clinton sanders o'malley south carolina
Democratic presidential candidates (L - R) Hillary Clinton, Martin O'Malley and Bernie Sanders pose for a photo at a presidential forum Winthrop University in Rock Hill, South Carolina November 6, 2015. They will return to a another stage in the same state at the 4th Democratic debate on Jan. 17th in Charleston. The debate will be moderated by NBC. REUTERS/Chris Keane

Gun control is likely to top the agenda Charleston, North Carolina this week first at tonight’s Republican debate and then on Sunday, when Democratic presidential rivals face off for the last time before the first round of state primaries in New Hampshire and Iowa. Maryland Gov. Former Sec. of State Hillary Clinton, Vermont Senator Bernie Sanders and former Maryland Gov. Martin O’Malley qualified for the NBC debate, which required a minimum of five percentage points of support in recent polls. South Carolina is still reeling from the murder of nine black parishioners in a Charleston church by self-identified white supremacist Dylan Roof who legally purchased the gun used in the attack.

Gun Control

State legislators are considering a bill to lengthen the deadline for federal investigators to complete background checks from 3 days to 28 days. Clinton has criticized Sanders for voting for the 3 day federal window, as part of a bill passed by her husband Bill Clinton in 1993.

“You know, there was a loophole, my opponent voted for it, Senator Sanders, that at the end of three days, business days, you get that gun whether they have finished the background check or not,” Clinton said at a campaign rally on Tuesday. “The killer in Charleston who brought that gun, if they had just spent a little more time, it would’ve been discovered, he should not have been able to buy the gun, because he had a federal record.”

Bernie Sanders has downplayed the importance of gun control, and stressed that metropolitan voters need to recognize the realities of rural gun culture. He has since endorsed a number of cun control proposals, including universal background checks.

Health Care

Clinton attacks on another issue, health care, backfired this week when her daughter Chelsea mischaracterized Bernie Sander’s proposal for a single-payer system. Despite the goal of the Affordable Care Act to lead to universal health care coverage, a large gap remains.

"It is time for the United States to join the rest of the industrialized world and provide health care as a right to every man, woman and child. A Medicare-for-all plan will save the average middle-class family $5,000 a year,” Sanders campaign spokesperson Arianna Jones said in a statement.

Another message from the Sanders campaign compared her tactics to those of GOP strategist Karl Rove (an accusation she made of then-candidate Barack Obama for criticizing universal health care in 2008).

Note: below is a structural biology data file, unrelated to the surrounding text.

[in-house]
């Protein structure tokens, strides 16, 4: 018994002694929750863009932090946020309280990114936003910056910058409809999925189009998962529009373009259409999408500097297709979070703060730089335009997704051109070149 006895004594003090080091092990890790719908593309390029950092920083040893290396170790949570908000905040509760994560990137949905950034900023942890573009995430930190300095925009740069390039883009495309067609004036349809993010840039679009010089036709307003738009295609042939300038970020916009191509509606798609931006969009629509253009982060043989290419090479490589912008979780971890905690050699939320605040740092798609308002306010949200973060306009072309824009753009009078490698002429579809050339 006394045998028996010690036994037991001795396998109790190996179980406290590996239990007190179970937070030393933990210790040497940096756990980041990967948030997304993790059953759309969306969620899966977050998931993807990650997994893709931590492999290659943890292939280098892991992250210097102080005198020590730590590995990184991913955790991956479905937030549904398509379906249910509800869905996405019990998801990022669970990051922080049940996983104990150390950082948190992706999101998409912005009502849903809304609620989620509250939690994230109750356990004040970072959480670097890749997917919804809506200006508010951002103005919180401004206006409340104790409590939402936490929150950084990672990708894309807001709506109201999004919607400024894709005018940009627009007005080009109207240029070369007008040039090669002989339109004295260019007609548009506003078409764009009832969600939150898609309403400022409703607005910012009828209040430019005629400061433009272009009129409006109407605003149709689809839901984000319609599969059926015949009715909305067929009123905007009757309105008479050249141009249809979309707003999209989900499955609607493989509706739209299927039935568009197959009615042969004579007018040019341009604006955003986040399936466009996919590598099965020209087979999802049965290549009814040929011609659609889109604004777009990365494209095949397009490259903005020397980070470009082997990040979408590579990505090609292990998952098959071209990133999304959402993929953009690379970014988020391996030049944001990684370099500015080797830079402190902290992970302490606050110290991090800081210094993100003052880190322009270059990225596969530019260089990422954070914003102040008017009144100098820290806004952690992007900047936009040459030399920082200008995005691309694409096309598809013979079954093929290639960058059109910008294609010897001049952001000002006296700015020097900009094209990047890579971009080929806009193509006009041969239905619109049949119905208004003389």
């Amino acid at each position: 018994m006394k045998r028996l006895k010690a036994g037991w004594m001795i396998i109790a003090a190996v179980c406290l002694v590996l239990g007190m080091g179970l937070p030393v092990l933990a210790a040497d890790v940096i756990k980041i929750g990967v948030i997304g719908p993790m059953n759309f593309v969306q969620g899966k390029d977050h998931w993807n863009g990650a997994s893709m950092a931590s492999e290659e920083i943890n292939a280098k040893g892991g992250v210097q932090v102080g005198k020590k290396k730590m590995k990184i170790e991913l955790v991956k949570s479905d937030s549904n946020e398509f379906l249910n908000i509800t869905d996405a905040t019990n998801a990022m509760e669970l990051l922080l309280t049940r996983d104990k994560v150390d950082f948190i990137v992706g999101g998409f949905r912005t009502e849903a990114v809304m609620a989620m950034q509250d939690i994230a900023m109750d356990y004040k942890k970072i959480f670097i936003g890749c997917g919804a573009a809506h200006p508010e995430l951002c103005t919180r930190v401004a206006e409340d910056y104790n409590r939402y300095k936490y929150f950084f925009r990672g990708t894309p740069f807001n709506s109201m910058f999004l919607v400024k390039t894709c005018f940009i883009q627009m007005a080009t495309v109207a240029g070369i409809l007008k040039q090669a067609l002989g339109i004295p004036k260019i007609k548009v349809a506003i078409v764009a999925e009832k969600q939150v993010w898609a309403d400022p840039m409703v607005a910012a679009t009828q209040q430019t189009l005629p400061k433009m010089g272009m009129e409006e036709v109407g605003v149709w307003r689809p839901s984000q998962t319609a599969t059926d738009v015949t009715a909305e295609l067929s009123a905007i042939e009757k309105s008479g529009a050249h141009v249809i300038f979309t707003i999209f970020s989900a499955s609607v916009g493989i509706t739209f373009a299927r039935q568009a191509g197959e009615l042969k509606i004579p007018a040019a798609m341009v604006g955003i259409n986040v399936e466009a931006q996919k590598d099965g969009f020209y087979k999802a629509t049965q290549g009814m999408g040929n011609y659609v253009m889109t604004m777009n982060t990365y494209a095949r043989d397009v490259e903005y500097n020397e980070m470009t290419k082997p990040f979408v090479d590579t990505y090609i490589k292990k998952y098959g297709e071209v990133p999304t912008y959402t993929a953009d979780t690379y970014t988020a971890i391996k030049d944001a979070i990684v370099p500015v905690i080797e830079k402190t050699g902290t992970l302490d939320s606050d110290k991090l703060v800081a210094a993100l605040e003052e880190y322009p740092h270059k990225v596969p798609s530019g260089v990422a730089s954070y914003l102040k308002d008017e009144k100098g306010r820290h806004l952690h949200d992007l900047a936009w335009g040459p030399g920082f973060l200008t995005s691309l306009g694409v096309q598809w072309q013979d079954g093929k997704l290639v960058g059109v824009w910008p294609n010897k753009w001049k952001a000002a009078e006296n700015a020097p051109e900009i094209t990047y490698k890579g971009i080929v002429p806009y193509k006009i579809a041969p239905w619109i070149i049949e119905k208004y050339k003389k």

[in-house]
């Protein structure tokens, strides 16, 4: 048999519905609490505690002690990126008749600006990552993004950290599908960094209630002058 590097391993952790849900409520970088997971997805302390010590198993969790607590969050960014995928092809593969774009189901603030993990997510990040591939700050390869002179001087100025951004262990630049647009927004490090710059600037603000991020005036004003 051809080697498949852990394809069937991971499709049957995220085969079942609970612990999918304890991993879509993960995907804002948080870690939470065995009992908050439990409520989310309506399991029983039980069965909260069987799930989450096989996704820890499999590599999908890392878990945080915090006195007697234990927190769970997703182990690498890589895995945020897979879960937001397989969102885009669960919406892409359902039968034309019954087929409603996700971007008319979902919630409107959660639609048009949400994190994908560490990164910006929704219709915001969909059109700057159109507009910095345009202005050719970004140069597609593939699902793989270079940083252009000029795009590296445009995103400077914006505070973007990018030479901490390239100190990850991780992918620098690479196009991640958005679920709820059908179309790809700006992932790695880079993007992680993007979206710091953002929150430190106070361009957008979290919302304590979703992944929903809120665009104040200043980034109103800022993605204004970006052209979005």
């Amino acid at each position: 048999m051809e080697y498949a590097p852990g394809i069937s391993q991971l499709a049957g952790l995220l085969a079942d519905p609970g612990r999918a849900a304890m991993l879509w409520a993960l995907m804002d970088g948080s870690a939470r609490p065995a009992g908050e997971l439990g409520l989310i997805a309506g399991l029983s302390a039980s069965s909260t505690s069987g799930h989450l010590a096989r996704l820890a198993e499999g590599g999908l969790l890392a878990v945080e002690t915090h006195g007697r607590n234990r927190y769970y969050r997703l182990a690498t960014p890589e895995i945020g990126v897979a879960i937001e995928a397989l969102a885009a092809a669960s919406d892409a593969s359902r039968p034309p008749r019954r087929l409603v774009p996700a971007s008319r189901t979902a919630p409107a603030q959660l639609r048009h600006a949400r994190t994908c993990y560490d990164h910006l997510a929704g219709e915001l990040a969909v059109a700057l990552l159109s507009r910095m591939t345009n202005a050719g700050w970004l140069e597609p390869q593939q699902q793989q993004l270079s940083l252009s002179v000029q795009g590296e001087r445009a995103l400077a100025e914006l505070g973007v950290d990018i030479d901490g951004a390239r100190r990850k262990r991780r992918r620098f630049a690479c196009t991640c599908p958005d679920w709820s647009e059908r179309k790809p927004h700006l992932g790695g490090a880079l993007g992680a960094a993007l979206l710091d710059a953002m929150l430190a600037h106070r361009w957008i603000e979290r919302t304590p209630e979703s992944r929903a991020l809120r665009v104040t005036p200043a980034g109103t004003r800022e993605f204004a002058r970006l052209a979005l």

Considering the events in Charleston last and Obama’s calls for gun control in recent weeks, it would not be surprising of O’Malley focuses on gun control as well. He’s already used his limited profile in the campaign to highlight the issue. For example, he’s given access to gun reform advocates Lonnie and Sandy Phillips, who lost their daughter in the 2012 Aurora movie theater shootings.


A third issue, immigration, may loom large over the debates as Democrats become increasingly frustrated with a series of immigration raids carried out by the Obama administration. Sanders and O’Malley immediately denounced the deportations, while Clinton said that they they were cause for concern.

Both Sanders and Clinton have been criticized by immigration advocates, he for voting against an immigration reform bill in 2007 and she for supporting the detention and expedited deportation of Central American families as Obama’s Sec. of state. O’Malley has courted immigration voters the hardest of any candidate outside the debates, but has been relatively mum in that rhetorical ring.

The Horse Race

Sanders and Clinton are fighting for support in New Hampshire and Iowa according to the latest polling, with the Senator leading in the former and the Secretary leading in the latter. O’Malley’s campaign recently failed to collect enough signatures to make it on the Ohio primary ballot, let enough make him competitive in any state.

That O’Malley even qualified for the debate is a minor victory for the floundering campaign. Media outlets predicted that he might not make the cut in Iowa, but he eked the minimum of five points from Democratic voters in that state in a poll released on Thursday.

Democrats looking to score points on Sunday might focus more on Republicans than their immediate opponents. Republican presidential candidates face off tonight for a debate, also held in Charleston, South Carolina. Ted Cruz, Marco Rubio, Donald Trump and other candidates have spoken forcefully in favor of gun rights.

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